I’ve been a bit ill recently, nothing serious, I am on drugs with long names containing lots of x’s and y’s from the doctor that seem to have sorted the issue. They do, however, have the side effect of keeping me awake at night. This has actually given me some extra writing time – which has been quite productive – and has also allowed me to indulge my passion for late night TV when I am procrastinating . The most brilliant show I have discovered is The Last Man on Earth, currently repeating seasons 1+2 with a couple of episodes a night on Dave (that’s the TV channel not the guy down the pub).
LMOE is a dark post apocalyptic comedy – a bit like ITV 2’s Cockroaches but so much better - the writing is frankly genius. Will Forte is one of the writers and also stars as Tandy (his actual name is Phil but he ends up using his middle name Tandy, but there’s a whole plotline to explain and I have digressed enough) seemingly the last man left on earth after a virus has wiped out the rest of humanity. After travelling around the USA looking for fellow survivors, he returns to his home in Tuscon, but leaves ALIVE IN TUSCON written on road signs across the states.
He gets back home, moves into a mansion, fills it with Van Gogh’s, suits of armour, and Babe Ruth’s baseball bat, all whilst wearing Hugh Hefner’s pyjamas – well you would wouldn’t you. Realising he is all he alone, Tandy proceeds to go on a drunken masturbatory bender: filling a paddling pool with tequila, befriending sports balls a la Tom Hanks in Castaway, and playing ten pin bowling with fish tanks. All while developing a massive crush on a local shop mannequin, and amassing a gigantic porn collection. At the point where he is about to commit suicide from loneliness and despair – yes it’s dark - he sees smoke. There are other survivors.
We are quickly introduced to Carol – played by the wonderful Kristen Schaal who I have loved ever since Flight of the Conchords – who provides a quirky passive-aggressive optimism for the future, and later Melissa (played by January Jones) and Gail (Mary Steenburgen) Todd (Mel Rodriguez) Erica (Cleopatra Coleman) and Phil (Boris Kodjoe). This group provide the core focus of the story, although there are side plots and surprises, and it’s a great cast. They are a very tight unit, and each character beings something unique to the party. I particularly love Mel Rodriguez as Todd, whose genial compassionate nature provides a counterpoint to Tandy’s obsessive OTT madness, and Cleopatra Coleman’s Erica who has a lot more to her past than meets the eye.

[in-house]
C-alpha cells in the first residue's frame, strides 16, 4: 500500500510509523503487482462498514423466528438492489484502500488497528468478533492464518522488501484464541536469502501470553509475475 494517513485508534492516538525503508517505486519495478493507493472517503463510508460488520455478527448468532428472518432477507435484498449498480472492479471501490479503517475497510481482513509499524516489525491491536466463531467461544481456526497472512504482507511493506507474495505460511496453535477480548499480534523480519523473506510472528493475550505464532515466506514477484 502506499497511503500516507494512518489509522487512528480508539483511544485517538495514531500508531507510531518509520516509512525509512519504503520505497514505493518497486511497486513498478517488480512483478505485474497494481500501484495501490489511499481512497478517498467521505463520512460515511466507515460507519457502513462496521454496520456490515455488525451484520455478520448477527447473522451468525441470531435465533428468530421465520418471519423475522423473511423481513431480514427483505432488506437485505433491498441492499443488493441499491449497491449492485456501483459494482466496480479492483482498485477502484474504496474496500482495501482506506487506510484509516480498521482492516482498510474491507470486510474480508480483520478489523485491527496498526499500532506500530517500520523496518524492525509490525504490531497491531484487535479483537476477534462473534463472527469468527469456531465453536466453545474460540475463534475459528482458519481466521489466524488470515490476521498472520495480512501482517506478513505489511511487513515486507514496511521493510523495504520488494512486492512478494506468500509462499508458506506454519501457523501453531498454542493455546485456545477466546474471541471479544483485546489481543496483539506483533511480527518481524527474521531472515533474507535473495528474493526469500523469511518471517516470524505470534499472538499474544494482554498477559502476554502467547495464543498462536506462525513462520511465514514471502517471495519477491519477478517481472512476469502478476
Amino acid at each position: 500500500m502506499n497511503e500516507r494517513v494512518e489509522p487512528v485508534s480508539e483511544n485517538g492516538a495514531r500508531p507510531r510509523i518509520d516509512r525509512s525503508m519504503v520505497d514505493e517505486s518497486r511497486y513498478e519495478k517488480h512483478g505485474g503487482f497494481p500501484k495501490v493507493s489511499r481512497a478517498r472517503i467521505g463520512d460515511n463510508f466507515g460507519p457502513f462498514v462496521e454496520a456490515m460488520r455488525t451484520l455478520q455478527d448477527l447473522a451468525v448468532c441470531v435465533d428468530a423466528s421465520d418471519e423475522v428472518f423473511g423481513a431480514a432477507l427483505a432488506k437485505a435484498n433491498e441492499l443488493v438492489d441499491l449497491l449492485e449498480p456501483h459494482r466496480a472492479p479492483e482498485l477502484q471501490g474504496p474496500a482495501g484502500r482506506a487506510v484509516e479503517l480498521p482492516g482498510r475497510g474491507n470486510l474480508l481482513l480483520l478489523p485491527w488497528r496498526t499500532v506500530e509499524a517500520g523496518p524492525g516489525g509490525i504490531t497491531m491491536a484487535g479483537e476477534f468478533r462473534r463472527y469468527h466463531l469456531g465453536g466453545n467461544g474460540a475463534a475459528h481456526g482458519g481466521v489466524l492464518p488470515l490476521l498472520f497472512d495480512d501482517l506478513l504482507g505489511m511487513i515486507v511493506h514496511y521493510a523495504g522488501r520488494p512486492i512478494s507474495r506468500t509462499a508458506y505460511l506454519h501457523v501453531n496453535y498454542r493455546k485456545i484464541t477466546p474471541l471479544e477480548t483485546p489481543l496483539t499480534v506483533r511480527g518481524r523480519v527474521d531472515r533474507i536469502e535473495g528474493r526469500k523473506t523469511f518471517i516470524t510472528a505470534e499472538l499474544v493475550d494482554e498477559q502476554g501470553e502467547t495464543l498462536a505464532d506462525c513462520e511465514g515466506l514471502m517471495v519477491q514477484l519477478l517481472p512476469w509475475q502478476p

Tandy is an idiot. In series 1 he is a maddeningly-frustrating-ego-driven-sex-obsessed-moron, whose cretinous logic and spite leads him into disaster after disaster. You hate him, as do the other survivors except the ever forgiving Carol. Forte’s performance is inspired but the way the character develops over the series is great. It is not a repetitive formulaic sit-com, which is where Cockroaches fell down. By the end of season 2, when we see how Tandy has buried his parents and may have to bury his brother (called Mike who had been in the international space station when the virus hit, but again, digressions) from the virus, the character has become more appealing, and his special brand of insanity more understandable – dare I say loveable – if just as cringeworthy.
We follow Tandy and Carol and the others as they cope with the emotional effect of the apocalypse, and this is really why the show is special. There is some beautiful observational humour about human nature, and in places it’s quite dark, but that is only to be expected. I think most post cataclysmic shows, books, etc all deal with how the humans rebuild the world, but LMOE deals with the emotional fallout in a way I have never seen before, but it is brilliantly conceived. In this they have a cast that continue to complement each other even as changes – additions and subtractions – to the group happen. The dark moment when these people who you have grown to love push the isolation bubble containing Tandy’s brother out of their mansion is a terrifying indictment of humanity and them, but it’s perfectly understandable. Tandy’s heroism at that point is probably the ultimate redemption his character needed to regain the viewer (and again the writing is so good it makes me green with envy) human nature is exposed in all its frailty and brutality, as well as love and compassion.
The cast develop as a unit, and, with Tandy’s crazed personality leading them – from dogged indefatigability rather than any perceptible leadership qualities - the unexpected always happens. As a viewer you really don’t know what’s coming, which keeps you on the edge of the seat in what is a slow paced comedy rather than a gag-a-minute jokefest. Don’t get me wrong; I have literally laughed myself hoarse watching Tandy, Carol et al, and there are some killer lines, but in most sit-coms the situation is quickly forgotten as a standard comedy takes over. LMOE is far cleverer and the setting gives vast comedic opportunities as well as added drama and mystery which the writers excel in utilising. It really is quite special.
I can’t wait for Season 3 to start in the UK – it is currently showing in the states - and we await a decision from Fox as to whether a season 4 is in the offing. It damn well better be, I will be so pissed if it gets canned. So, if you’re up late at night in the UK check to see if LMOE is on, or get it on catch up. I really recommend it.
So, 1.20am in the UK, and I have an hour to wait for the season 2 finale. When does season 3 start?